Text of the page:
From staphylococcus to E. Coli, bacteria thrive on your toothbrush. Think about it: Your toothbrush lives near your toilet, which-when you flush with the seat uncovered-sprays particles into the air that can land on your bristles. (Even washing your hands can put your toothbrush in the line of bacteria fire, if it's close enough to the water to be doused.) Bacteria on your toothbrush can lead to bad breath, gum disease, and tooth decay. So, where is the safest place to put your toothbrush? We asked dental experts to weigh in on how to store this tool properly-as well as their top tips for keeping it clean every day.
According to Jeffery Sulitzer, D.M.D., SmileDirectClub's chief clinical officer, there's only so much you can do to keep your toothbrush free of germs. "In reality," he says, "it will never be completely sterile. Whatever environment you plan to keep our toothbrush in, it will still have microorganisms which land on it." Still, keeping it far from the toilet is a great start. "Make sure your toothbrush is a healthy distance from the toilet and sink, as well as from any cleaning products," which can also affect the healthfulness of the bristles, says Jeremy Krell, D.M.D., director of dental at oral health company quip. But don't stash it away in your medicine cabinet, either: "Hiding your brush away in a cupboard or drawer prevents airflow, and a moist brush head is a breeding ground for bacteria and mold," Krell explains.
The same goes for keeping your toothbrush in any kind of enclosed case: "Storing it that way is more harmful," Sulitzer says, "because it doesn't allow the toothbrush to fully dry."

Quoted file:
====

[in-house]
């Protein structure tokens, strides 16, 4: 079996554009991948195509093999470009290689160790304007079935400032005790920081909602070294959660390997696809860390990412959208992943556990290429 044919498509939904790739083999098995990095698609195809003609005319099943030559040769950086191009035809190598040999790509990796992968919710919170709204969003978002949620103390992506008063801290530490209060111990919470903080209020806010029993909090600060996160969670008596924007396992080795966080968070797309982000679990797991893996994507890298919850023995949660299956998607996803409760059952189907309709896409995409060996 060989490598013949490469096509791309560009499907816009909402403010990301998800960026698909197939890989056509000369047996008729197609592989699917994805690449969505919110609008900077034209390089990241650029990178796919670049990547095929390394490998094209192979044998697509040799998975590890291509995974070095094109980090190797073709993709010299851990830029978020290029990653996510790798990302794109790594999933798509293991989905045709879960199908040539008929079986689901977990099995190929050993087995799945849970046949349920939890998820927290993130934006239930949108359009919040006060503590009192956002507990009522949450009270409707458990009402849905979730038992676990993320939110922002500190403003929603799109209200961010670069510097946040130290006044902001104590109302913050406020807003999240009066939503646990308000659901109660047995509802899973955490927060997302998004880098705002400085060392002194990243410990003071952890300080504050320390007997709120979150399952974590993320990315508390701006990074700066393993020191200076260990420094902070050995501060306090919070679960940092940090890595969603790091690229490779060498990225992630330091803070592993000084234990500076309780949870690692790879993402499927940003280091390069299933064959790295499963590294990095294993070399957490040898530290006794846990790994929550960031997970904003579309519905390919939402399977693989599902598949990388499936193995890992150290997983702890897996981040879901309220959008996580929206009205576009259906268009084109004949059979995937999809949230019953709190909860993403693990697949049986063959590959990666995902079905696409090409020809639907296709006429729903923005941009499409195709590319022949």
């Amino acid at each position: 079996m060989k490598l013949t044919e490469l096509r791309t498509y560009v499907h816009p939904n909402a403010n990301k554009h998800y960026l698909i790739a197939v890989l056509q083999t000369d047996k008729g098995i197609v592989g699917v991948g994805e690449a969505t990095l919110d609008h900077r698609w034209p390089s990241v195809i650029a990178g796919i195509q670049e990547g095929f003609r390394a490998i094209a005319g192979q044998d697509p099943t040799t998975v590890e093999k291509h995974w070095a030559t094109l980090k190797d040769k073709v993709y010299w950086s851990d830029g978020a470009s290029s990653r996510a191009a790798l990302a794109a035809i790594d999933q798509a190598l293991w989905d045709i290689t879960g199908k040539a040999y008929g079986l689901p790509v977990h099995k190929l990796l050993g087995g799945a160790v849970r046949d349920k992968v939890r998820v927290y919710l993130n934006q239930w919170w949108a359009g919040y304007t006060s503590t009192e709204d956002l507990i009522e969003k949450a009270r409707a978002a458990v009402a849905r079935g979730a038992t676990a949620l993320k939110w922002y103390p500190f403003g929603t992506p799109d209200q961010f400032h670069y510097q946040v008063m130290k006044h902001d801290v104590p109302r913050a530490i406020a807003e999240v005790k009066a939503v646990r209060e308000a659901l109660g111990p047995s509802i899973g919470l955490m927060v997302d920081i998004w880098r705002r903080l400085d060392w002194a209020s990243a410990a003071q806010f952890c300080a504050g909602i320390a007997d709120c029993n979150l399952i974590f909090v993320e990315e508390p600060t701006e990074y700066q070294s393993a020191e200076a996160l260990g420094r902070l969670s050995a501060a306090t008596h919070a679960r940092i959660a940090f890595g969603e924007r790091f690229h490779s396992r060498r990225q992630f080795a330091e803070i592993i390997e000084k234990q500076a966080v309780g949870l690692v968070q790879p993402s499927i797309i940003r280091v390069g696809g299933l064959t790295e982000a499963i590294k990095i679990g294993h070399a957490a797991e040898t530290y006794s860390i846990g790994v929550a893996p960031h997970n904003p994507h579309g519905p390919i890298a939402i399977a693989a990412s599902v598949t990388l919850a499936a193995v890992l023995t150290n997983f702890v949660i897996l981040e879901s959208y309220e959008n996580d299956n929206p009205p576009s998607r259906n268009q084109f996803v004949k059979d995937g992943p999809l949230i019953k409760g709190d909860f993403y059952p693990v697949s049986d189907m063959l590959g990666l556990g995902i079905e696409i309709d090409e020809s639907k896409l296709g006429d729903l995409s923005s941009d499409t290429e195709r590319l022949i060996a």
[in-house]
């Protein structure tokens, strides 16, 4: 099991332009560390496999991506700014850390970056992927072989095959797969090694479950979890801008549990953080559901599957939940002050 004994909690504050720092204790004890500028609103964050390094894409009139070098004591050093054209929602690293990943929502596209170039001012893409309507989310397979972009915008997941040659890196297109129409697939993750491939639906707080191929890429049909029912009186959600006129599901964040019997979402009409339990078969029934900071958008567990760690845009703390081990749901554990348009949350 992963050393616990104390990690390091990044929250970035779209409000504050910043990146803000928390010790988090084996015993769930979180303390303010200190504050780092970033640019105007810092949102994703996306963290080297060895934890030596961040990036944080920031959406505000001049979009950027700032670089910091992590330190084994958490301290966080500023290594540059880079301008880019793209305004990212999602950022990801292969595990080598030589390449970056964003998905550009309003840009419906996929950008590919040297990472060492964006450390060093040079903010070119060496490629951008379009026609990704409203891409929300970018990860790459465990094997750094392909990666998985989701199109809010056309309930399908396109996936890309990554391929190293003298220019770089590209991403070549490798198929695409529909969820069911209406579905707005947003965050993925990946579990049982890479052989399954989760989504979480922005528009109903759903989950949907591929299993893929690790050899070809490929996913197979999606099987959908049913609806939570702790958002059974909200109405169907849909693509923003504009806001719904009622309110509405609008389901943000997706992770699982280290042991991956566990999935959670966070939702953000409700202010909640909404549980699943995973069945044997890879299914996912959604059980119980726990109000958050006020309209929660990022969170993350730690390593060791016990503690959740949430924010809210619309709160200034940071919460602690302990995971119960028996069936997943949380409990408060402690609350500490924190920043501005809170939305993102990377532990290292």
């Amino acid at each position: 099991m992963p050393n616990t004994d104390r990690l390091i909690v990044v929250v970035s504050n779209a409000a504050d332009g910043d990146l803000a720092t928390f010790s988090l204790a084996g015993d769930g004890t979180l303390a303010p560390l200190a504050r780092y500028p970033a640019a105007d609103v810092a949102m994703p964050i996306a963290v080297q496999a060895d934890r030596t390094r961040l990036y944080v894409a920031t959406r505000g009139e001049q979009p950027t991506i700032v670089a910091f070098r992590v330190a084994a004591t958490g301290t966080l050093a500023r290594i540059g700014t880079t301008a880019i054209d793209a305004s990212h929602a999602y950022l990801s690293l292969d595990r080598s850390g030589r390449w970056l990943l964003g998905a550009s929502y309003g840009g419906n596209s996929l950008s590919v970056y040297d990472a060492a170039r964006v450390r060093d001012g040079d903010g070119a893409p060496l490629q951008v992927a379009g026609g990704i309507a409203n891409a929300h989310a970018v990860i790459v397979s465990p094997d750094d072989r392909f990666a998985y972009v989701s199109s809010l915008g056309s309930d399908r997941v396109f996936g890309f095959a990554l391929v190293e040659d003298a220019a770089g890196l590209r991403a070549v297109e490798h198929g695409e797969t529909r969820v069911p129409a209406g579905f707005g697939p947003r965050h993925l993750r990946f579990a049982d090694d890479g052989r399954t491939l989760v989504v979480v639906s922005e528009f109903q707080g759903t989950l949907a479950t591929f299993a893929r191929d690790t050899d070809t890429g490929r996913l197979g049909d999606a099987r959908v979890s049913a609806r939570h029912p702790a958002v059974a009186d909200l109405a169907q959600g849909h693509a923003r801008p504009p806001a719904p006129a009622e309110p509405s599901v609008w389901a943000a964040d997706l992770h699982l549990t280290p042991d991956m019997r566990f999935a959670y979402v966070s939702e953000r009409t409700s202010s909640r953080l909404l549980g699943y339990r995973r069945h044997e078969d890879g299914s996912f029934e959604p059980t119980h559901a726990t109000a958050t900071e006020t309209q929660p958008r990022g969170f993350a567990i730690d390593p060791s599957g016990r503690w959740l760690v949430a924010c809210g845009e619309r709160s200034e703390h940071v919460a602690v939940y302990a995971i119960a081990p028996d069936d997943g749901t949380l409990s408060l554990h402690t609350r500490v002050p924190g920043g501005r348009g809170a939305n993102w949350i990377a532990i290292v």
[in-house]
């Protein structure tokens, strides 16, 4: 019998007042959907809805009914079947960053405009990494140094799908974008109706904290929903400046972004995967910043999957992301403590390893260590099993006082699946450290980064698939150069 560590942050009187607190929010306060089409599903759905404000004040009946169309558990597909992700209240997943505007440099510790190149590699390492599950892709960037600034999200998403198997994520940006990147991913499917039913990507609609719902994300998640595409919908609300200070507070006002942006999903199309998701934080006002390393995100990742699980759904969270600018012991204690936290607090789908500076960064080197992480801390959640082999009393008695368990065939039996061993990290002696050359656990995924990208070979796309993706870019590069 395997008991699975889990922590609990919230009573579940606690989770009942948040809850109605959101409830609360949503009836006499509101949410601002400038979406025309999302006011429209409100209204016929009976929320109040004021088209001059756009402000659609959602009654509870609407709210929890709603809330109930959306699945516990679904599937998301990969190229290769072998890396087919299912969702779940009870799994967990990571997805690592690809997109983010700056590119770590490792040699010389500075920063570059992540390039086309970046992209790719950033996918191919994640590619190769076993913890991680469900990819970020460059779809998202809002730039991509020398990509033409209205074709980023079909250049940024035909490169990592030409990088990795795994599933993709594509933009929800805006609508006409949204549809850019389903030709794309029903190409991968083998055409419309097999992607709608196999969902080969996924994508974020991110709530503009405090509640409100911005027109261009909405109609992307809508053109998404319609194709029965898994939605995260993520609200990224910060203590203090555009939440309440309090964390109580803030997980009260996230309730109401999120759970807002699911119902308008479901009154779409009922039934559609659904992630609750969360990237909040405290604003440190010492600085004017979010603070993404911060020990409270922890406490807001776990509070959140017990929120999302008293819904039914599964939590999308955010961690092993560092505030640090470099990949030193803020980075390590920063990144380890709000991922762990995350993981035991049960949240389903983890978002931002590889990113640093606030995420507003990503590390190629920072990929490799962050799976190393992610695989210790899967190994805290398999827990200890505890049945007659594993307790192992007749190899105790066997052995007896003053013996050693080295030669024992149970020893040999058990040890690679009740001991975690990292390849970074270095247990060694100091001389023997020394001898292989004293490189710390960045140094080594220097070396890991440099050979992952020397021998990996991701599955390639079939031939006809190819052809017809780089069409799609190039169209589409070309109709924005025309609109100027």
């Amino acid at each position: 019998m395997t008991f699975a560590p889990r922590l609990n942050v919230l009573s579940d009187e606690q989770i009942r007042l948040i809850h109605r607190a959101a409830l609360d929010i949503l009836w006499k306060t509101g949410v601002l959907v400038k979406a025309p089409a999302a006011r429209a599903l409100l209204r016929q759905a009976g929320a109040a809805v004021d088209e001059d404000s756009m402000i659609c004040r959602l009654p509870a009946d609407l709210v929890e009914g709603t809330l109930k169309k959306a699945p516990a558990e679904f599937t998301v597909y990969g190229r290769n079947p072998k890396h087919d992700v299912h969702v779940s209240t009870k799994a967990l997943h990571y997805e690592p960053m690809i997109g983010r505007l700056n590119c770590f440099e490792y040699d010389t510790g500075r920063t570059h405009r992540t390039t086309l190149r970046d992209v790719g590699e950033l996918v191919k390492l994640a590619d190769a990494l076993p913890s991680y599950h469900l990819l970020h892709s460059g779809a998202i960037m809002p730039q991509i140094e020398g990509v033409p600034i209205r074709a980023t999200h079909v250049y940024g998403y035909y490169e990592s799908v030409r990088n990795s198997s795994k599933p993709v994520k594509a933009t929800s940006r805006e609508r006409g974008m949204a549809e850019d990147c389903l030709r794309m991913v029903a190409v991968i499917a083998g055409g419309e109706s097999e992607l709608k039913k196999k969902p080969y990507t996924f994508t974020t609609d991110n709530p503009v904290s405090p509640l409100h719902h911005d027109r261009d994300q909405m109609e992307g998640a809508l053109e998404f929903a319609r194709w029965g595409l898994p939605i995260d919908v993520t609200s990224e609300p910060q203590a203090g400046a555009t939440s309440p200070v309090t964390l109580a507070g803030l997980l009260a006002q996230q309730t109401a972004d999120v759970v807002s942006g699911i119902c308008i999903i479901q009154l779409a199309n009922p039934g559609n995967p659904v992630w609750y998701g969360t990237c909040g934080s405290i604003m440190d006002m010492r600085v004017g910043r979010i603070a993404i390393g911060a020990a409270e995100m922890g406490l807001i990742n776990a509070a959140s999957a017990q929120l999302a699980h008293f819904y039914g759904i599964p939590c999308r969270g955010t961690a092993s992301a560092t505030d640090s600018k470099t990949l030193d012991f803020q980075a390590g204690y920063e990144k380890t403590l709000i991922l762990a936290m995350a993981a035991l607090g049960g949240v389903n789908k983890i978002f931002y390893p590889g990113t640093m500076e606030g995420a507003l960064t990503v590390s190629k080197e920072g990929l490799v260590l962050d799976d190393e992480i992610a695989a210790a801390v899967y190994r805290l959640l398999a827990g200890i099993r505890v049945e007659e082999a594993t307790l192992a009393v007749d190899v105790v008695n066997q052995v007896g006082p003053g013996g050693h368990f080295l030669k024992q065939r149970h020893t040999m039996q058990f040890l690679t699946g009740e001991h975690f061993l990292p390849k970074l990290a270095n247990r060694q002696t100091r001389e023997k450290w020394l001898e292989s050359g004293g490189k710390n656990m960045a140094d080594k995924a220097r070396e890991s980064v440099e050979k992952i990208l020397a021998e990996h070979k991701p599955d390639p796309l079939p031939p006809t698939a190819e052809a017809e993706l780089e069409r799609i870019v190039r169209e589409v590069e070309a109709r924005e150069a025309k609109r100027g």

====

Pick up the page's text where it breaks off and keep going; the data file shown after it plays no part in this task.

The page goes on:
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What's most important, the experts agree, is that your toothbrush is able to dry-and you can help that process along. After rinsing it thoroughly, store it standing, if possible, which will allow moisture to flow down the brush, rather than pool at its head, says Sulitzer. No matter what, make sure to replace your toothbrush or toothbrush head at least every three months, or sooner if you notice the bristles degrading in quality, instructs Sulitzer. Don't delay replacing a toothbrush that's gone bad: "You can tell because the bristles start to bend and fray; when that happens it's no longer cleaning your teeth properly," he says.
Over the course of a toothbrush's life, you can "sanitize" it periodically by soaking the head of the brush in mouthwash, or even distilled white vinegar for up to eight hours, Sulitzer says. "A lot of my patients will do this and soak their brush overnight," he explains. But, "a quicker option would be boiling water: You can gently stir the toothbrush in the water, and this only takes about 10 minutes to fully sanitize the brush." (Just beware of the steam!)
But don't worry too much: "While it's important to limit harmful bacteria-don't share your toothbrush with others, especially if you are recovering from a cold, for example-there are no studies to our knowledge that indicate sanitizing your toothbrush reduces the chances of contracting illness," says Krell. "Whether it's a specialized sanitizing device or antibacterial mouthwash, there is no evidence to support these methods make a marked difference in the health of your toothbrush. By accepting there will always be some bacteria in your mouth and its cleaning tools, you are already on the way to excellent oral care."